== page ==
The liver is the primary detoxification organ; it filters blood coming directly from the intestines and prepares toxins for excretion from the body. Significant amounts of detoxification also occur in the intestine, kidney, lungs, and brain, with phase I, II, and III reactions occurring throughout the rest of the body to a lesser degree. Metabolic detoxification reactions, therefore, are not only important for protection from the environment, but central to homeostatic balance in the body.
Frequently Asked Questions
- 1What is Detoxification?
- 2What is Metabolic Detoxification?
- 3What are Toxins and Toxicants?
- 4How does Toxins enter our bodies?
- 5How to avoid toxin/toxicant exposure?
- 6The liver as part of the detoxification process:
Detoxification (“detox”) has broad connotations ranging from the spiritual to the scientific, and has been used to describe practices and protocols that embrace both complementary (fasting, colonic cleaning) and conventional (chelation or antitoxin therapy) schools of medical thought - as well as some that push the boundaries of scientific plausibility (such as ionic foot detoxification).
In the context of human biochemistry and in Health Renewal, detoxification can be described with much more precision; here it refers to a specific metabolic pathway, active throughout the human body, that processes unwanted chemicals for elimination. This pathway (which will be referred to as metabolic detoxification) involves a series of enzymatic reactions that neutralize and solubilize toxins, and transport them to secretory organs (like the liver or kidneys), so that they can be excreted from the body.
Excess hormones, vitamins, inflammatory molecules, and signalling compounds, amongst others, are typically eliminated from the body by the same enzymatic detoxification systems that protect the body from environmental toxins, or clear prescription drugs from circulation. Metabolic detoxification reactions, therefore, are not only important for protection from the environment, but central to homeostatic balance in the body.
Toxins are poisonous compounds produced by living organisms. Man-made chemical compounds with toxic potential are more properly called toxicants. Toxins and toxicants can exert their detrimental effects on health in a number of ways. Some cause DNA damage which can lead to cancer, others can disrupt specific metabolic pathways, which can lead to dysfunction of particular biological systems such as the nervous system, liver, or kidneys.
The diet is a major source of toxin exposure. Toxins can find their way into the diet by several routes.
The method of food preparation has the potential for converting naturally-occurring food constituents into toxins. For instance, high temperatures can convert nitrogen-containing compounds in meats and cereal products into the potent mutagens benzopyrene and acrylamide, respectively.
Pesticides and chemical man-made toxins can enter the body through a diet due to incorrect cleansing and washing of the food.
Outside of the diet, respiratory exposure to volatile organic compounds is a common risk which has been associated with several adverse health effects, including kidney damage, immunological problems, hormonal imbalances, blood disorders, and increased rates of asthma and bronchitis.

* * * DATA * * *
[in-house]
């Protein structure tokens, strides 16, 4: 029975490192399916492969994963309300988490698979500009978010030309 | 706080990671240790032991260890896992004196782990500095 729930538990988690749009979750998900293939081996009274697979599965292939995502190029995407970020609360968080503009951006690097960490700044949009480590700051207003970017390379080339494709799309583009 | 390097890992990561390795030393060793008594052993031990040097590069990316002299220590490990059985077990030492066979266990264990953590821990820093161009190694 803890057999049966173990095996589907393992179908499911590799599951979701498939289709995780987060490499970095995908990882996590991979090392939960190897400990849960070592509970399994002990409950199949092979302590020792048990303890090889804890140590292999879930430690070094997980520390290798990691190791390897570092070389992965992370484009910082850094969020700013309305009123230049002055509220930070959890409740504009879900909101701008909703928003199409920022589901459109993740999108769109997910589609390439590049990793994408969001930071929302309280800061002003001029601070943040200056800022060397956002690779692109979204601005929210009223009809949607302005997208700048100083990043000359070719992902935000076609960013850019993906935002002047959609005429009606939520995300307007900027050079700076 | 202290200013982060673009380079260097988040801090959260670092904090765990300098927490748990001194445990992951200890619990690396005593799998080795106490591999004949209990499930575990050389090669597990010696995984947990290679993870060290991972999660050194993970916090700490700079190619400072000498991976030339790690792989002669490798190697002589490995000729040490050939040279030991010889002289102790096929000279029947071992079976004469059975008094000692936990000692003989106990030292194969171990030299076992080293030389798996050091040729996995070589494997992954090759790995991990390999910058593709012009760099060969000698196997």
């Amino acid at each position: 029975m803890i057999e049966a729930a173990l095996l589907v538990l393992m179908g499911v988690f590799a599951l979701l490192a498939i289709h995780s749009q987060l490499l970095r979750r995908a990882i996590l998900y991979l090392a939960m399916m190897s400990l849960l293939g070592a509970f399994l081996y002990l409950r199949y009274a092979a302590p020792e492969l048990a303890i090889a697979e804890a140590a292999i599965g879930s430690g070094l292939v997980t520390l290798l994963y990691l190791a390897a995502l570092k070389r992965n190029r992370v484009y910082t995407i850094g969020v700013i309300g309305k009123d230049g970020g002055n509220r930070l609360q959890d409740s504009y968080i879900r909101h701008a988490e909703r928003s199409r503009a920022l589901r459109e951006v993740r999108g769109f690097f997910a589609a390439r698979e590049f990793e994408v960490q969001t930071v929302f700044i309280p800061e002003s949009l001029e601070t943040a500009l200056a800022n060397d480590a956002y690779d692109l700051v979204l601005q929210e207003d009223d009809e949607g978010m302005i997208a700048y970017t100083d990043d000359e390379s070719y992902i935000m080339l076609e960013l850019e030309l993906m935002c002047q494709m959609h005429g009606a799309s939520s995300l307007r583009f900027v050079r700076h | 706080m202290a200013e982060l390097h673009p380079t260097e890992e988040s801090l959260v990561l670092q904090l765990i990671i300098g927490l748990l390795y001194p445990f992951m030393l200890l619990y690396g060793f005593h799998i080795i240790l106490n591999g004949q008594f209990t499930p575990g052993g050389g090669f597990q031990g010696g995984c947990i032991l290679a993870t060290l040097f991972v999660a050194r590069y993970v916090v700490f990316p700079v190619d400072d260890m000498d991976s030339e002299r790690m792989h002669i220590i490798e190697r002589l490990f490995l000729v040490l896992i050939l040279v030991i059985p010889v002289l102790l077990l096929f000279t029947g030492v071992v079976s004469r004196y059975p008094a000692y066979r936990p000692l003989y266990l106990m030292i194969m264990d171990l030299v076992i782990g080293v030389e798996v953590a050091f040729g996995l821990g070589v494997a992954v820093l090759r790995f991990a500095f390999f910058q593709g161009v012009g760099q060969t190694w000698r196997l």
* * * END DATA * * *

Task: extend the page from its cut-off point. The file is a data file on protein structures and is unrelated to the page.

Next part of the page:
One of the greatest sources of non-dietary toxicant exposure is the air in the home. Building materials, such as floor and wall coverings, particle board, adhesives, and paints can release several toxicants that can be detected in humans.
Newly built or remodelled buildings can have substantial amounts of chemicals. Carpets is an especially big offender, potentially releasing several neurotoxins.
While it is not possible to completely eliminate toxin/toxicant exposure from all sources, there are ways to minimize it:
- Limit the introduction of volatile organic compounds (VOC) in the home by using VOC-free cleaning products, low-VOC paints, and choosing throw rugs instead of new carpeting;
- Store food in bisphenol A (BPA)-free or phthalate-free containers, and avoid reheating foods in plastic containers;
- Look for organic produced food, which is grown without pesticides, and will contain less residue than conventionally-produced fruits and vegetables (although be aware that organic produce isn’t necessarily “pesticide free”).
- Wash your fruits or vegetables thoroughly which can decrease some pesticide residue, although it is not effective against all pesticide types, and peel the skins off of food which may help to further lower pesticide levels;
- Limit intake of processed foods. Even ones that are free of synthetic preservatives may contain detectable amounts of toxic compounds that were introduced by chemical transformation during processing.
- Although the risk of acute toxicity from undercooking meat such as food poisoning is likely a greater risk than toxin exposure from overcooking it, there are ways to reduce toxin production during meat preparation.
- Avoid direct exposure of meat to open flame or hot metal surfaces.
- Cook meat at or below 250◦ F via stewing, braising, crockpot cooking as slow food preparation methods that utilize liquid;
- Turn meat often during cooking, avoid prolonged cooking time at high temperatures, and refrain from consuming charred portions.
The liver is the primary detoxification organ; it filters blood coming directly from the intestines and prepares toxins for excretion from the body. Significant amounts of detoxification also occur in the intestine, kidney, lungs, and brain, with phase I, II, and III reactions occurring throughout the rest of the body to a lesser degree.
These three steps or phases of removing undesirable or harmful lipid-soluble compounds are performed by three sets of cellular proteins or enzymes, called the phase I (transformation) and phase II (conjugation) enzymes, and the phase III (transport) proteins.